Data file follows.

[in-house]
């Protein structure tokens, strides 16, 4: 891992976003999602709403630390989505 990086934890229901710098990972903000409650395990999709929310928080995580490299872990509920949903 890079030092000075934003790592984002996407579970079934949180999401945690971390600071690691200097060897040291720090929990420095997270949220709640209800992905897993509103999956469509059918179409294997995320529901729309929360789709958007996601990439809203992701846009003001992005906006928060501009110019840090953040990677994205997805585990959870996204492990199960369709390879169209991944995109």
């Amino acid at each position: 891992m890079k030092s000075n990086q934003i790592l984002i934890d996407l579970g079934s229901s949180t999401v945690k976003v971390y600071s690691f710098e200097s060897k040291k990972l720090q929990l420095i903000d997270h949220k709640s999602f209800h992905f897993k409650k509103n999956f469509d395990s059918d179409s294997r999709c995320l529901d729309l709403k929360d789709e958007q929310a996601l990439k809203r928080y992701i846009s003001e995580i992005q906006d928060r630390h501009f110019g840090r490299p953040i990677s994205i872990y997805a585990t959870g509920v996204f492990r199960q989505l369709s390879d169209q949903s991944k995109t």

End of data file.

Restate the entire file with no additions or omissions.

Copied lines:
[in-house]
């Protein structure tokens, strides 16, 4: 891992976003999602709403630390989505 990086934890229901710098990972903000409650395990999709929310928080995580490299872990509920949903 890079030092000075934003790592984002996407579970079934949180999401945690971390600071690691200097060897040291720090929990420095997270949220709640209800992905897993509103999956469509059918179409294997995320529901729309929360789709958007996601990439809203992701846009003001992005906006928060501009110019840090953040990677994205997805585990959870996204492990199960369709390879169209991944995109």
């Amino acid at each position: 891992m890079k030092s000075n990086q934003i790592l984002i934890d996407l579970g079934s229901s949180t999401v945690k976003v971390y600071s690691f710098e200097s060897k040291k990972l720090q929990l420095i903000d997270h949220k709640s999602f209800h992905f897993k409650k509103n999956f469509d395990s059918d179409s294997r999709c995320l529901d729309l709403k929360d789709e958007q929310a996601l990439k809203r928080y992701i846009s003001e995580i992005q906006d928060r630390h501009f110019g840090r490299p953040i990677s994205i872990y997805a585990t959870g509920v996204f492990r199960q989505l369709s390879d169209q949903s991944k995109t």